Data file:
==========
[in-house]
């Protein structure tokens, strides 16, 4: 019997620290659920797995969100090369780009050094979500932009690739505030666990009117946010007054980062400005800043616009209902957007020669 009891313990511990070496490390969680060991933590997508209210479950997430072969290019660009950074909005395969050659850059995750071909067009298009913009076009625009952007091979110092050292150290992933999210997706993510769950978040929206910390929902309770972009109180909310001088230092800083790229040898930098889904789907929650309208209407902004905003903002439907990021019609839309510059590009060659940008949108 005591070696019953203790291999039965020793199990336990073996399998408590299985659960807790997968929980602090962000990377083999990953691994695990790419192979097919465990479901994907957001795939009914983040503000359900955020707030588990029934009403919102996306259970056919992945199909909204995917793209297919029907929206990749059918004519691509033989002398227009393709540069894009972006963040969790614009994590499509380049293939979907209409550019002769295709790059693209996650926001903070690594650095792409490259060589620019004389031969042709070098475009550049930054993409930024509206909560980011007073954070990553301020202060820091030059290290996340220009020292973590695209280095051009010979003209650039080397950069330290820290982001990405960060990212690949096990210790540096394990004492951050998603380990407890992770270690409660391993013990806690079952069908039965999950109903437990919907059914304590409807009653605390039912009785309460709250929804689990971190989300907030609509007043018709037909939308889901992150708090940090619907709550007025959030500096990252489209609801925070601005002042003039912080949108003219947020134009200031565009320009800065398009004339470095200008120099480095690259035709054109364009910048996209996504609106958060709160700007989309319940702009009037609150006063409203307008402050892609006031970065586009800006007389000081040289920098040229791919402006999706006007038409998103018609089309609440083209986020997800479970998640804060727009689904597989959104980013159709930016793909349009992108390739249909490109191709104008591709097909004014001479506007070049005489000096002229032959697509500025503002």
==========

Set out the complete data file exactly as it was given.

[in-house]
């Protein structure tokens, strides 16, 4: 019997620290659920797995969100090369780009050094979500932009690739505030666990009117946010007054980062400005800043616009209902957007020669 009891313990511990070496490390969680060991933590997508209210479950997430072969290019660009950074909005395969050659850059995750071909067009298009913009076009625009952007091979110092050292150290992933999210997706993510769950978040929206910390929902309770972009109180909310001088230092800083790229040898930098889904789907929650309208209407902004905003903002439907990021019609839309510059590009060659940008949108 005591070696019953203790291999039965020793199990336990073996399998408590299985659960807790997968929980602090962000990377083999990953691994695990790419192979097919465990479901994907957001795939009914983040503000359900955020707030588990029934009403919102996306259970056919992945199909909204995917793209297919029907929206990749059918004519691509033989002398227009393709540069894009972006963040969790614009994590499509380049293939979907209409550019002769295709790059693209996650926001903070690594650095792409490259060589620019004389031969042709070098475009550049930054993409930024509206909560980011007073954070990553301020202060820091030059290290996340220009020292973590695209280095051009010979003209650039080397950069330290820290982001990405960060990212690949096990210790540096394990004492951050998603380990407890992770270690409660391993013990806690079952069908039965999950109903437990919907059914304590409807009653605390039912009785309460709250929804689990971190989300907030609509007043018709037909939308889901992150708090940090619907709550007025959030500096990252489209609801925070601005002042003039912080949108003219947020134009200031565009320009800065398009004339470095200008120099480095690259035709054109364009910048996209996504609106958060709160700007989309319940702009009037609150006063409203307008402050892609006031970065586009800006007389000081040289920098040229791919402006999706006007038409998103018609089309609440083209986020997800479970998640804060727009689904597989959104980013159709930016793909349009992108390739249909490109191709104008591709097909004014001479506007070049005489000096002229032959697509500025503002």